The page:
Concerns of demand in India, oil price plunge
SINGAPORE – Positive about the summer driving season in the United States and and a potential increase in Iranian supplies has caused oil prices to fall but keeping it within the tight range set this week. Europe offsetting concerns on oil demand in India is also cited as one of the reasons
Brent crude had shed 42 cents, or 0.6%, to $68.45 a barrel by 0641 GMT, erasing Wednesday’s gain of 22 cents. Brent has traded between $68 and $69 for most of this week.
US West Texas Intermediate (WTI) crude fell 35 cents, or 0.5%, to $65.86 a barrel, after a rise of 14 cents on Wednesday, but still within the week’s $65 to $66 range.
“Most of the euro zone countries’ travel restrictions are lifted considering lower COVID-19 cases boosting demand. However, the rise in cases across many Asian countries including India and the tighter lockdowns have capped a price rally,” said Sunilkumar Katke, head of currencies and commodities at Axis Securities.
“Iranian oil entering in the international crude market may take some more time and hence the prices are still holding firm in the short term.”
The markets remain focused on the Iranian nuclear talks and whether sanctions on its oil exports are lifted in full, and when, Citi analysts said in a note.
That will be a big issue for the next meeting of the Organization of the Petroleum Exporting Countries and allies, together called OPEC+, on June 1, where producers will have to assess whether to change their plans for easing production curbs against the prospect of Iranian supply returning to the market.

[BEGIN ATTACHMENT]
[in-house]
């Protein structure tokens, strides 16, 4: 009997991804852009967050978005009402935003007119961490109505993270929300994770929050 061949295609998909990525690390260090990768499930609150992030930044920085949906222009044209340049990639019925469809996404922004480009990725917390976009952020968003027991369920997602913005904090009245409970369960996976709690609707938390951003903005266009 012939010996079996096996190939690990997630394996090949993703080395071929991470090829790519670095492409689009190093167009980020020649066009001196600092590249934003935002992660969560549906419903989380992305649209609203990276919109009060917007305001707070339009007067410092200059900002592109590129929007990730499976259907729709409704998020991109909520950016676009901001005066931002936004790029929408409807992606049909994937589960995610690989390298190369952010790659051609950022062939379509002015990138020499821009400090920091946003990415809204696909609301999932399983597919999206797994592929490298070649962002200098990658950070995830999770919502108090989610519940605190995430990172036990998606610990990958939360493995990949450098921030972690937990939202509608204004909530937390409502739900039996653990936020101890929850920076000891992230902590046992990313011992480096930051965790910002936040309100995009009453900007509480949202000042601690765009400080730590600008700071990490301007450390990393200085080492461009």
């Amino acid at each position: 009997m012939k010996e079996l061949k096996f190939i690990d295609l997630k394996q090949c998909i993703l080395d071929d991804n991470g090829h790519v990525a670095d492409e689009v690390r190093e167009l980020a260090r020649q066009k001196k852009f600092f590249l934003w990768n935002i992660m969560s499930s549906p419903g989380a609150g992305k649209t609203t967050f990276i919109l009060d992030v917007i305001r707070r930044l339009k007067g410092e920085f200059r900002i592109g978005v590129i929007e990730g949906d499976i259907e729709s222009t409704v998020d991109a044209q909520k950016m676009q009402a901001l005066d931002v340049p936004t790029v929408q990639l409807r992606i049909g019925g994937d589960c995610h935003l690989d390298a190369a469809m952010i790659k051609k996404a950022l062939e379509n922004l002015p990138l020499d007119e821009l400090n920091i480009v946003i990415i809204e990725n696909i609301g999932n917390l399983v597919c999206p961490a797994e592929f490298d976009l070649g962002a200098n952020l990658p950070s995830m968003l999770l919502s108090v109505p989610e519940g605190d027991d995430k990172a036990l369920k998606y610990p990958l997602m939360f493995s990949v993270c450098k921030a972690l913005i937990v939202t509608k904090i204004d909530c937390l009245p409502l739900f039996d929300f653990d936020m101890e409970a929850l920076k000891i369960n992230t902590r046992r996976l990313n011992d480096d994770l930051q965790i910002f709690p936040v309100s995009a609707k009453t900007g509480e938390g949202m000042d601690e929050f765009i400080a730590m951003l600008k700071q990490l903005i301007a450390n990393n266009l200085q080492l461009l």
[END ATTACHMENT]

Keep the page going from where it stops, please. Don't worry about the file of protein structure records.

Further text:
Citi predicted OPEC+ would stick to plans to bring back 700,000 barrels per day (bpd) of oil supply in June, but the group’s plan to step up supply by a further 840,000 bpd in July “might now be in question”.
Analysts said any increase of supply from Iran would only be gradual, with JPMorgan estimating Iran could add 500,000 bpd by the end of this year and a further 500,000 bpd by August 2022.
While the market was supported on Wednesday by a bigger-than-expected drawdown in U.S. oil inventories, there are still concerns about demand shrinking in India, the world’s third-largest oil consumer. [EIA/S]
“However, we don’t think demand concerns in India will derail the narrative of global oil demand recovering,” said Vivek Dhar, commodities analyst at Commonwealth Bank.